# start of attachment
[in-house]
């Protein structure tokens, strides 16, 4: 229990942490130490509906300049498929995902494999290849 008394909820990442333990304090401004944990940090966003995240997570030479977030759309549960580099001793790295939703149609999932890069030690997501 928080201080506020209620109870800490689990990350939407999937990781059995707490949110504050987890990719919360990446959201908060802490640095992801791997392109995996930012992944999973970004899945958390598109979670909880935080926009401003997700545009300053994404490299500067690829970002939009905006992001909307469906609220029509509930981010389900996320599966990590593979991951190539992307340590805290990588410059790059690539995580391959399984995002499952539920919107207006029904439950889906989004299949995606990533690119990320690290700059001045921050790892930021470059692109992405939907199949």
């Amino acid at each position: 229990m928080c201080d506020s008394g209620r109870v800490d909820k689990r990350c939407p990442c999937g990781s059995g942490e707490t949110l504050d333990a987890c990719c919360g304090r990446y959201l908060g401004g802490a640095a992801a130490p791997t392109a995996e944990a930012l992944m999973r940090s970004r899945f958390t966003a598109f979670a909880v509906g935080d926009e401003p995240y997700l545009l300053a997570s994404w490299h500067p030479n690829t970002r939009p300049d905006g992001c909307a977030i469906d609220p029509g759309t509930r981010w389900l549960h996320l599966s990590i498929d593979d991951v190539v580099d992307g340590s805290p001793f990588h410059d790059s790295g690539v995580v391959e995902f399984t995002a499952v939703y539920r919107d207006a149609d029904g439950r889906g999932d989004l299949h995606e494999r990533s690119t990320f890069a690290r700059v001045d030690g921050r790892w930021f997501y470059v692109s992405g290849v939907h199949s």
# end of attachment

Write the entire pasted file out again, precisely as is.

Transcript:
[in-house]
């Protein structure tokens, strides 16, 4: 229990942490130490509906300049498929995902494999290849 008394909820990442333990304090401004944990940090966003995240997570030479977030759309549960580099001793790295939703149609999932890069030690997501 928080201080506020209620109870800490689990990350939407999937990781059995707490949110504050987890990719919360990446959201908060802490640095992801791997392109995996930012992944999973970004899945958390598109979670909880935080926009401003997700545009300053994404490299500067690829970002939009905006992001909307469906609220029509509930981010389900996320599966990590593979991951190539992307340590805290990588410059790059690539995580391959399984995002499952539920919107207006029904439950889906989004299949995606990533690119990320690290700059001045921050790892930021470059692109992405939907199949």
């Amino acid at each position: 229990m928080c201080d506020s008394g209620r109870v800490d909820k689990r990350c939407p990442c999937g990781s059995g942490e707490t949110l504050d333990a987890c990719c919360g304090r990446y959201l908060g401004g802490a640095a992801a130490p791997t392109a995996e944990a930012l992944m999973r940090s970004r899945f958390t966003a598109f979670a909880v509906g935080d926009e401003p995240y997700l545009l300053a997570s994404w490299h500067p030479n690829t970002r939009p300049d905006g992001c909307a977030i469906d609220p029509g759309t509930r981010w389900l549960h996320l599966s990590i498929d593979d991951v190539v580099d992307g340590s805290p001793f990588h410059d790059s790295g690539v995580v391959e995902f399984t995002a499952v939703y539920r919107d207006a149609d029904g439950r889906g999932d989004l299949h995606e494999r990533s690119t990320f890069a690290r700059v001045d030690g921050r790892w930021f997501y470059v692109s992405g290849v939907h199949s």